Banastre Tarleton was about 24 years of age when he led his raid on Pound Ridge. His military actions on behalf of the British Empire earned him accolades and promotions during the war. To colonials, he became known as “Bloody Ban” for his ruthlessness and brutal suppression of enemy combatants and civilians.
At the Battle of the Waxhaws in South Carolina on May 29, 1780, Tarleton reportedly exhibited courage and energy during the fight. Americans, however, witnessed his sinister personality. The officer commissioned a flag of truce with an offer for Americans to surrender. In a quick reversal, he ordered an attack that killed 113 patriots and wounded another 150 soldiers. Following the massacre, “Tarleton’s Quarter” became a rallying cry for southern patriots.
When tracing the American Revolution either through books or visiting sites of historic significance, a student of the war often will encounter Tarleton and his raging personality. Besides the New York and Connecticut raids and his actions at Waxhaws, “Bloody Ban” captured General Charles Lee of the Continental Army in Basking Ridge, New Jersey, fought at Charleston and Cowpens in South Carolina and Guilford Courthouse in North Carolina. Tarleton then returned to the tactics he employed at Pound Ridge and other locations, championing raids to frighten the Virginia countryside during 1781. These final skirmishes, however, did not impact the outcome of the war. As “Bloody Ban” terrorized the villages and hamlets, British General Charles Cornwallis simultaneously moved his army toward destiny when he arrived in Yorktown.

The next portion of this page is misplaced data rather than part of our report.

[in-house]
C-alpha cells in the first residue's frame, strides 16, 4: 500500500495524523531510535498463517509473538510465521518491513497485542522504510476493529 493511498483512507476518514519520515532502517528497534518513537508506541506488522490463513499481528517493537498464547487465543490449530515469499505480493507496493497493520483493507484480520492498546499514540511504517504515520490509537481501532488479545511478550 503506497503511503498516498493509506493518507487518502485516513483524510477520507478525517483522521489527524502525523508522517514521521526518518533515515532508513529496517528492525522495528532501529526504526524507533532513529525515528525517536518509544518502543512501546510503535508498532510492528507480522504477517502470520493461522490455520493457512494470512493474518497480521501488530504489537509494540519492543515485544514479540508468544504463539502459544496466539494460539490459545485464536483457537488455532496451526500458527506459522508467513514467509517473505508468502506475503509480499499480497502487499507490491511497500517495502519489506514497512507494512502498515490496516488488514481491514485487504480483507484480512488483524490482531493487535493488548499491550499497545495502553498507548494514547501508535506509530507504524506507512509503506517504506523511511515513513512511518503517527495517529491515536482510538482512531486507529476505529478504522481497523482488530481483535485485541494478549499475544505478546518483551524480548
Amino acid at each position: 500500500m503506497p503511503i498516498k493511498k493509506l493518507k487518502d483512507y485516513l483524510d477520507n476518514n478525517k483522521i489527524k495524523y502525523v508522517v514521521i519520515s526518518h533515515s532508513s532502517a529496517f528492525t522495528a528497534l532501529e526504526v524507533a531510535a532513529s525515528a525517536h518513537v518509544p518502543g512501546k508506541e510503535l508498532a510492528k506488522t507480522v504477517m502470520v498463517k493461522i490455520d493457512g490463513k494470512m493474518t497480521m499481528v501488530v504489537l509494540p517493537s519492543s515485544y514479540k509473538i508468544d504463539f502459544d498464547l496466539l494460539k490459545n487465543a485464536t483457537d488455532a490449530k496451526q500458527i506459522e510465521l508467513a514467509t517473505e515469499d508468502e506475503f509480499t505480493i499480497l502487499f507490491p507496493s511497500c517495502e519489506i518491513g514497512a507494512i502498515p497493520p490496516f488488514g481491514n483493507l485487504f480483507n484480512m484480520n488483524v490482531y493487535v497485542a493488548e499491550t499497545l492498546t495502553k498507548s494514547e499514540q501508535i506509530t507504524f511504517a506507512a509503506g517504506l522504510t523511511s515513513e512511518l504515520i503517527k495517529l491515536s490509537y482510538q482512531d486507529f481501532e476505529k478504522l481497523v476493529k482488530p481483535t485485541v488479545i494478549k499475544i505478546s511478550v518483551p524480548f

Feature Photo One – Welcome to Pound Ridge. During the American Revolution, the hamlet featured farms and a population of about 700 while today the town is home to about 5,000 residents. Credit: M. Virgintino
Photo Two – This plaque was placed on the site of the Presbyterian Church and meeting house burned by Banastre Tarleton’s troops. The contemporary building on the site is home to the Pound Ridge Historical Society. Photo Credit: Mike Virgintino
Photo Three – Banestre Tarleton from a painting by Joshua Reynolds (1723-1792).